Friday, December 21, 2007

"Custody" Doesn't Turn on Interogator's Assurance That Defendant Is Not In Custody

US v. Colonna: Colonna was convicted by a jury of two counts related to child pornography. The investigation of Colonna began with an FBI agent infiltrating an online file-sharing service dedicated to child porn, which led to the execution of a search warrant at Colonna's home (where he lived with his parents and sister). It took 23 agents to execute the warrant on this vicious criminal. While the search was ongoing, Colonna was interviewed by two of the agents and made inculpatory statements. At no time was he provided Miranda warnings. Colonna moved to suppress his statements, at which time the district court found:
that Colonna was awakened by armed agents and guarded by agents until the search and interview concluded. The home was inundated with approximately 24 officers who gave Colonna and his family members instructions; that is, they told them where to sit and restricted their access to the home. Colonna did not voluntarily request to speak with Agent Kahn. Instead, Agent Kahn requested that Colonna accompany him to a FBI vehicle to answer questions, wherein a full-fledged interrogation took place. Agent Kahn questioned Colonna for almost three hours, albeit with breaks. But, even during these breaks, Colonna was constantly guarded. Although Colonna was not placed under formal arrest, he was told twice that lying to a federal agent was a federal offense. And, at no time was he given Miranda warnings or informed that he was free to leave.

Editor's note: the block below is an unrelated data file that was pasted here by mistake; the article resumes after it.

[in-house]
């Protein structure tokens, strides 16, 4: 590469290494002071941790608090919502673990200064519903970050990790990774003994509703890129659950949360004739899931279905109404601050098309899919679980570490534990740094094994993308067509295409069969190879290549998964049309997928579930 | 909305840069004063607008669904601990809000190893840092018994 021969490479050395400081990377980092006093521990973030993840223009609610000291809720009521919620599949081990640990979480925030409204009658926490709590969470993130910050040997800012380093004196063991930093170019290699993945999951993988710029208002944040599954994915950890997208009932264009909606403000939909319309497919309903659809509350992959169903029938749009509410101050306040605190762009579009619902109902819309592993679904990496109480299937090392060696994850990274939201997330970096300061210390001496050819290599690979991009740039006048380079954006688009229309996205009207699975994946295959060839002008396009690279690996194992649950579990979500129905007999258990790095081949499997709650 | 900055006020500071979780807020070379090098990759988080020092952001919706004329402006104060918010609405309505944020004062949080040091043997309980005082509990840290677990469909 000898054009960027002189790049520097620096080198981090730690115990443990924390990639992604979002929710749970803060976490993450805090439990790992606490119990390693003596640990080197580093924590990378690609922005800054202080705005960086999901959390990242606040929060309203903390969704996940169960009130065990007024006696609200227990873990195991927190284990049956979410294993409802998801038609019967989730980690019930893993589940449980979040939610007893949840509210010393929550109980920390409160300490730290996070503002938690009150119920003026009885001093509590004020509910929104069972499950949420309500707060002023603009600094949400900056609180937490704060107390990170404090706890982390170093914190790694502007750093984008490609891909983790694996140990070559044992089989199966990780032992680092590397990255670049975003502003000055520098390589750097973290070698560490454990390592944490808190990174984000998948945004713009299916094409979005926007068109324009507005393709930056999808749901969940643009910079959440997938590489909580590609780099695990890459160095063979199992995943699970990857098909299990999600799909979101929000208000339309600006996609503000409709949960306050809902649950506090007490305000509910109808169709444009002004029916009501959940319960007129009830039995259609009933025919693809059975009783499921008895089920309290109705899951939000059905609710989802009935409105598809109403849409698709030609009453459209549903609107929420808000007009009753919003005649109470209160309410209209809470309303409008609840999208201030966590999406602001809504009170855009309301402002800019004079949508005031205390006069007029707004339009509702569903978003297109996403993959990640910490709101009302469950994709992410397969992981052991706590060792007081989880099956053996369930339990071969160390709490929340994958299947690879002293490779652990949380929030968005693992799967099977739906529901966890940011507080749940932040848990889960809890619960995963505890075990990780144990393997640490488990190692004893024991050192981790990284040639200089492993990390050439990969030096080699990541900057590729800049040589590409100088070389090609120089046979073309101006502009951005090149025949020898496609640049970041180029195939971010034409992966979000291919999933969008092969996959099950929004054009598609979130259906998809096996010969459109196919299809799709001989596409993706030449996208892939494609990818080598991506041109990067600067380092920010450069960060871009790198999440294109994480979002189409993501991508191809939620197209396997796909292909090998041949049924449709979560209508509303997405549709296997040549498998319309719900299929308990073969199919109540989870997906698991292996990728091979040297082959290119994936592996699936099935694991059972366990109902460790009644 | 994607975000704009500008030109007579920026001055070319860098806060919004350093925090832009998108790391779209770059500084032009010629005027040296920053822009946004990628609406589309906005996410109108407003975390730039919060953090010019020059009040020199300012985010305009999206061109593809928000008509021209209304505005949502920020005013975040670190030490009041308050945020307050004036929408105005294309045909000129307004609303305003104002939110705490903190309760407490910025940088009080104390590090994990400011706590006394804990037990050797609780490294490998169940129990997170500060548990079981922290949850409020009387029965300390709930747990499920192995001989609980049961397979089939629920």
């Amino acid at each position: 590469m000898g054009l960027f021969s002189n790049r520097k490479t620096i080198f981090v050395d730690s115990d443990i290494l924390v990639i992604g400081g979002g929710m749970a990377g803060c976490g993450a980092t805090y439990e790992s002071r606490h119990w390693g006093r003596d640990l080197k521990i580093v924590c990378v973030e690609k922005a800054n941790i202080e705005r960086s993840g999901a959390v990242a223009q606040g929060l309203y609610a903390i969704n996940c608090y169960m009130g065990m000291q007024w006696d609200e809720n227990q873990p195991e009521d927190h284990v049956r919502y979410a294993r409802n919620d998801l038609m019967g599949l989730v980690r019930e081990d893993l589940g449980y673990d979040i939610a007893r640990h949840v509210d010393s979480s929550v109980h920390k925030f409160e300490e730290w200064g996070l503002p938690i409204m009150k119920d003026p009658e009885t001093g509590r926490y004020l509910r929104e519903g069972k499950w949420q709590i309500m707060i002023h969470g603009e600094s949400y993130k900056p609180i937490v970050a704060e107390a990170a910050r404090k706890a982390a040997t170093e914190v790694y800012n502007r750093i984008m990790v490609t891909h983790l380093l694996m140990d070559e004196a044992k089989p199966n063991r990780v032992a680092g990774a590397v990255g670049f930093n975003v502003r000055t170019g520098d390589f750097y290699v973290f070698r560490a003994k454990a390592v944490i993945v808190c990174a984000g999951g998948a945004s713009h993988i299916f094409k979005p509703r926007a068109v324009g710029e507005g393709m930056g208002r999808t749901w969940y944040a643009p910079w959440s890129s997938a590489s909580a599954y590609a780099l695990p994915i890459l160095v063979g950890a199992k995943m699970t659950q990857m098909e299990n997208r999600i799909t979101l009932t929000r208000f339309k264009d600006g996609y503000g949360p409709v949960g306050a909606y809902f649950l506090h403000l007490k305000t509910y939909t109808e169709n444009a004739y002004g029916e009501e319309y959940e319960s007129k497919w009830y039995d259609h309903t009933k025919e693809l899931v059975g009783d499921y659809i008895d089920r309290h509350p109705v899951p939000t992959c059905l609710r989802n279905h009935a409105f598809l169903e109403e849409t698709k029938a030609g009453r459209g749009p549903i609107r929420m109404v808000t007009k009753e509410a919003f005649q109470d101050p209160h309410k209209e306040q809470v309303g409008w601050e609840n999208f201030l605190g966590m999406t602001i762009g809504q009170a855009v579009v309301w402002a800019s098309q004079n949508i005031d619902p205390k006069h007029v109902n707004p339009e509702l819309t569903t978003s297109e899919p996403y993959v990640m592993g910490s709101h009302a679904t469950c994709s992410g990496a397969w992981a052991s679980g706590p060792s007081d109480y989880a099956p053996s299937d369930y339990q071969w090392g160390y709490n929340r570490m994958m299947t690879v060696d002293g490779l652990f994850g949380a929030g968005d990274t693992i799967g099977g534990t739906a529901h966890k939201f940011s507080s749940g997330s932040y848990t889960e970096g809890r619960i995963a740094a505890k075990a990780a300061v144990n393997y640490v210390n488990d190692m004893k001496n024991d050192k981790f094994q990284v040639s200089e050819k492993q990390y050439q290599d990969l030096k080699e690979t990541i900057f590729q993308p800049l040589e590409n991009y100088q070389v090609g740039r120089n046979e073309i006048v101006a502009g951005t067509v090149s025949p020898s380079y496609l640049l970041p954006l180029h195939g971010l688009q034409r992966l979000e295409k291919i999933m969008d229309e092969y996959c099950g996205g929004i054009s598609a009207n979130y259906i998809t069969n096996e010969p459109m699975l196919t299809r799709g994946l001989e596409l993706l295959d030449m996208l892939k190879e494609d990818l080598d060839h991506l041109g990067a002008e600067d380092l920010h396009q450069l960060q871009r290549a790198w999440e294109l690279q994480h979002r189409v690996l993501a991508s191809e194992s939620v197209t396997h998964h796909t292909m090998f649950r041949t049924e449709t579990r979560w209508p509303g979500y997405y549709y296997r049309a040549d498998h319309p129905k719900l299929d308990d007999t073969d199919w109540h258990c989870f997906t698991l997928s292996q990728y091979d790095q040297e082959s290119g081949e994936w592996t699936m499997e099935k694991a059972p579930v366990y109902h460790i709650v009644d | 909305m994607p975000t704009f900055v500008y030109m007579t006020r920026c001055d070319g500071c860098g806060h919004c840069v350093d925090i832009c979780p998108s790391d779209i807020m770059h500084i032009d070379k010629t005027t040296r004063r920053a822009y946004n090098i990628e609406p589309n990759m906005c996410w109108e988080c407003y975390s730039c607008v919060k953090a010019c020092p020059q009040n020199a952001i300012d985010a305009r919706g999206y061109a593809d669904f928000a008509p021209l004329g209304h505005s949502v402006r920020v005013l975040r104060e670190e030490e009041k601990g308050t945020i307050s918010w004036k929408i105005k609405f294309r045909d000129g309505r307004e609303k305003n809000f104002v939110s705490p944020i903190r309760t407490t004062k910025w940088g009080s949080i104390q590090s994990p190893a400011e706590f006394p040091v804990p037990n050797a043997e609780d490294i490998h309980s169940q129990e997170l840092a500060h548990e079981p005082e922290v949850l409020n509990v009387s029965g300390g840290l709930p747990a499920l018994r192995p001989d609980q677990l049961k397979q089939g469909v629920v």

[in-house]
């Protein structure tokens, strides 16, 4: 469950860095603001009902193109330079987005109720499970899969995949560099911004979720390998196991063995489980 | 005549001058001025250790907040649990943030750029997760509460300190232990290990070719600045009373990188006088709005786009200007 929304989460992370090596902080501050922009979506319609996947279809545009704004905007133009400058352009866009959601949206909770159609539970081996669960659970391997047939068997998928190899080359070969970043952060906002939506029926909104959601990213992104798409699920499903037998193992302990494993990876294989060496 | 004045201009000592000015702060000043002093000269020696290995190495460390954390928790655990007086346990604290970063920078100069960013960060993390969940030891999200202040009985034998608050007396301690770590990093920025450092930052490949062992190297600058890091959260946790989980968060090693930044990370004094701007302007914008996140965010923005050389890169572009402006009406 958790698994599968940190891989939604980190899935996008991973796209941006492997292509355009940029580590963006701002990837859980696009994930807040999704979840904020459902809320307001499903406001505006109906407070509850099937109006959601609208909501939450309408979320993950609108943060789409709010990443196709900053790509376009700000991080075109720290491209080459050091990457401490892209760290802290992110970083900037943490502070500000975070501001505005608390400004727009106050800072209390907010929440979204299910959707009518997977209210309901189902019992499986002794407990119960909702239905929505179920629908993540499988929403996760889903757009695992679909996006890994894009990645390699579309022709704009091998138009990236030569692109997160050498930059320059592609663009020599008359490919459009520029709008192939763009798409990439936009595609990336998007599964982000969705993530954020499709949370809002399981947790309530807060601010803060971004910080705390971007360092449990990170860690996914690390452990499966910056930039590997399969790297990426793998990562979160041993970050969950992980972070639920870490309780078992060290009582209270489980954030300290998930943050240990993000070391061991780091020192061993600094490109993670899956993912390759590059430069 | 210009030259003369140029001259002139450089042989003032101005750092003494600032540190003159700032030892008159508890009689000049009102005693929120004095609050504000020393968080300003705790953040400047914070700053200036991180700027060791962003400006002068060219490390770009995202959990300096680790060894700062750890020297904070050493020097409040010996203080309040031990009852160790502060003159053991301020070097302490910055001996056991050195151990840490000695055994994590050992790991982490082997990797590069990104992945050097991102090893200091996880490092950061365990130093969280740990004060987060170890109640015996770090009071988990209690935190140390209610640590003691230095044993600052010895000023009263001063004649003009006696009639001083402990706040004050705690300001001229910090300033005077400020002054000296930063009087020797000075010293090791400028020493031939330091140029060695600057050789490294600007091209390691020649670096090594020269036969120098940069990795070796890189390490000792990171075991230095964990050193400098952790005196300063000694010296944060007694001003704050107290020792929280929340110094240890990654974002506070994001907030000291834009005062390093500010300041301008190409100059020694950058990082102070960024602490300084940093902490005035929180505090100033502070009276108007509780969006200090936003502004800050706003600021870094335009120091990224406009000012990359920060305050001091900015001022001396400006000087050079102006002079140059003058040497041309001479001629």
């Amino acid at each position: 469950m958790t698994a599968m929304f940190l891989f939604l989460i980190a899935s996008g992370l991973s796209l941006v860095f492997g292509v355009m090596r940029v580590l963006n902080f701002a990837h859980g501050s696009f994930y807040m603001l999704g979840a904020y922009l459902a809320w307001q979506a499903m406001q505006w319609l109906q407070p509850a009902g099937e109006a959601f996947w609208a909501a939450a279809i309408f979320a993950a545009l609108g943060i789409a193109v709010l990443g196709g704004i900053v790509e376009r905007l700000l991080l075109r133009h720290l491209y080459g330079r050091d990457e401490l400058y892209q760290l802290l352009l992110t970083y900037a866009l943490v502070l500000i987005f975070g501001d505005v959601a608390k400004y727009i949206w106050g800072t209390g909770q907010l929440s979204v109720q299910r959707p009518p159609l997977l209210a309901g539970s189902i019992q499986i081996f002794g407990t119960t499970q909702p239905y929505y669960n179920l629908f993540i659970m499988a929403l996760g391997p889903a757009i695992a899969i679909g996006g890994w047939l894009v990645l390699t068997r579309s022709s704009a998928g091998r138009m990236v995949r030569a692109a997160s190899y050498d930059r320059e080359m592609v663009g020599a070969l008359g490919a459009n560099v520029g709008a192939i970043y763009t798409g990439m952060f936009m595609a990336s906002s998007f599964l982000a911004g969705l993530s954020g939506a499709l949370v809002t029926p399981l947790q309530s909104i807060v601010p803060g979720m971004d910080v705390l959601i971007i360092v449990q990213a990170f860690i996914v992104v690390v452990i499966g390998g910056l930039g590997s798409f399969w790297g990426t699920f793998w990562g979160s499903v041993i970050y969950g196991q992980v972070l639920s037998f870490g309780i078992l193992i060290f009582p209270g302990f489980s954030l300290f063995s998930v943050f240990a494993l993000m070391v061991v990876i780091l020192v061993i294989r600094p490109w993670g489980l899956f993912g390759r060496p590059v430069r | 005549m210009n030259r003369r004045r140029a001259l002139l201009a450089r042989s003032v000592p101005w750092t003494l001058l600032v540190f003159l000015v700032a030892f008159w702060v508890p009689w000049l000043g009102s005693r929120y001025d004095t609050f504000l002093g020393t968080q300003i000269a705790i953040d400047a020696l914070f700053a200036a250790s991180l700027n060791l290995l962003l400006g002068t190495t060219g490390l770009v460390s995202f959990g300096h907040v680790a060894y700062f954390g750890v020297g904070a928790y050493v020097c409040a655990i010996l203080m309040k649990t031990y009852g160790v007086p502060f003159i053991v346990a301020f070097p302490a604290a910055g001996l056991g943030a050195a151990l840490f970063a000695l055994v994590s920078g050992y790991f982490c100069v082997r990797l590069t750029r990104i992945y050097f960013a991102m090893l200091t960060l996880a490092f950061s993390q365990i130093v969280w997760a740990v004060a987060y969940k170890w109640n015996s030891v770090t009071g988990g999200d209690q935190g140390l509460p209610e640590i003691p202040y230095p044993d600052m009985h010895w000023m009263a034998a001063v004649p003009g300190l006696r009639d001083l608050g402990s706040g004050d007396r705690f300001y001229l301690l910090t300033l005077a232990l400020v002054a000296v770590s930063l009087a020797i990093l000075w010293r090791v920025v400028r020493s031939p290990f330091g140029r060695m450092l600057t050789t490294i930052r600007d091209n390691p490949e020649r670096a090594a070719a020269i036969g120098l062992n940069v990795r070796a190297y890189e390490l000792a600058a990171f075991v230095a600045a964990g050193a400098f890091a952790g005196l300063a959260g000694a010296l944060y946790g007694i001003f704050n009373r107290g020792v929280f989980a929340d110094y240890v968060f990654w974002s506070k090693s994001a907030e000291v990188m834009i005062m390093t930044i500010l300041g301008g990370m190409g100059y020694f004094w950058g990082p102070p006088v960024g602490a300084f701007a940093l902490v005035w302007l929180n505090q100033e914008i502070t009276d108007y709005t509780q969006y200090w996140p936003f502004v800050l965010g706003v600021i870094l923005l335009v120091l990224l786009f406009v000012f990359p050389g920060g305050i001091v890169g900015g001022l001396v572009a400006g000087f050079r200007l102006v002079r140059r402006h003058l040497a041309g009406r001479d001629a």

Nonetheless, the district denied the suppression motion, holding that Colonna was not in custody because (1) the agent interviewing him said so and (2) Colonna was not arrested until nearly two months after the search.

On appeal, the Fourth Circuit reversed. The court held that the district court had put entirely too much weight on the agent's statement to Colonna that he wasn't in custody during the search, noting that such statements are but one part of the totality of the circumstances to be considered in such cases. Due to the lack of Miranda warnings, Colonna's statements should have been suppressed. The failure to do so was not harmless. Therefore, the case was remanded for a new trial.

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